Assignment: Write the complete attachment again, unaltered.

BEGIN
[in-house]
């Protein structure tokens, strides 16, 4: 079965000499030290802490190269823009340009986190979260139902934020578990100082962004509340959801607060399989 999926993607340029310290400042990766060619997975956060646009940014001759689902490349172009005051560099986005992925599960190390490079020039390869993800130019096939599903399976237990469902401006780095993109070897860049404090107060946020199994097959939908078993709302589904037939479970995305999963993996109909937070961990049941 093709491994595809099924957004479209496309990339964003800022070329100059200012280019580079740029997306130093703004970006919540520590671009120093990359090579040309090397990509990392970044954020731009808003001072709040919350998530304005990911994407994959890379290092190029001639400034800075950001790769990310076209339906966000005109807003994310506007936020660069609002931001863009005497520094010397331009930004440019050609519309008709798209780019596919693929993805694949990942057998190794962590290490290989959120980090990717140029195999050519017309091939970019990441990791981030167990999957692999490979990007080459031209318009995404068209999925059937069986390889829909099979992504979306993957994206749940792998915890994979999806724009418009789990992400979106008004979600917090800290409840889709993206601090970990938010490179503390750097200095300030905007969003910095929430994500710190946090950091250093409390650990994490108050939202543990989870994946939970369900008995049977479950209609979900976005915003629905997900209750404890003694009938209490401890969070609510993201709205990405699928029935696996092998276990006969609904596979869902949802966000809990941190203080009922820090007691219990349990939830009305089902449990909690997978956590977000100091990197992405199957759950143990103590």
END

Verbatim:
[in-house]
């Protein structure tokens, strides 16, 4: 079965000499030290802490190269823009340009986190979260139902934020578990100082962004509340959801607060399989 999926993607340029310290400042990766060619997975956060646009940014001759689902490349172009005051560099986005992925599960190390490079020039390869993800130019096939599903399976237990469902401006780095993109070897860049404090107060946020199994097959939908078993709302589904037939479970995305999963993996109909937070961990049941 093709491994595809099924957004479209496309990339964003800022070329100059200012280019580079740029997306130093703004970006919540520590671009120093990359090579040309090397990509990392970044954020731009808003001072709040919350998530304005990911994407994959890379290092190029001639400034800075950001790769990310076209339906966000005109807003994310506007936020660069609002931001863009005497520094010397331009930004440019050609519309008709798209780019596919693929993805694949990942057998190794962590290490290989959120980090990717140029195999050519017309091939970019990441990791981030167990999957692999490979990007080459031209318009995404068209999925059937069986390889829909099979992504979306993957994206749940792998915890994979999806724009418009789990992400979106008004979600917090800290409840889709993206601090970990938010490179503390750097200095300030905007969003910095929430994500710190946090950091250093409390650990994490108050939202543990989870994946939970369900008995049977479950209609979900976005915003629905997900209750404890003694009938209490401890969070609510993201709205990405699928029935696996092998276990006969609904596979869902949802966000809990941190203080009922820090007691219990349990939830009305089902449990909690997978956590977000100091990197992405199957759950143990103590």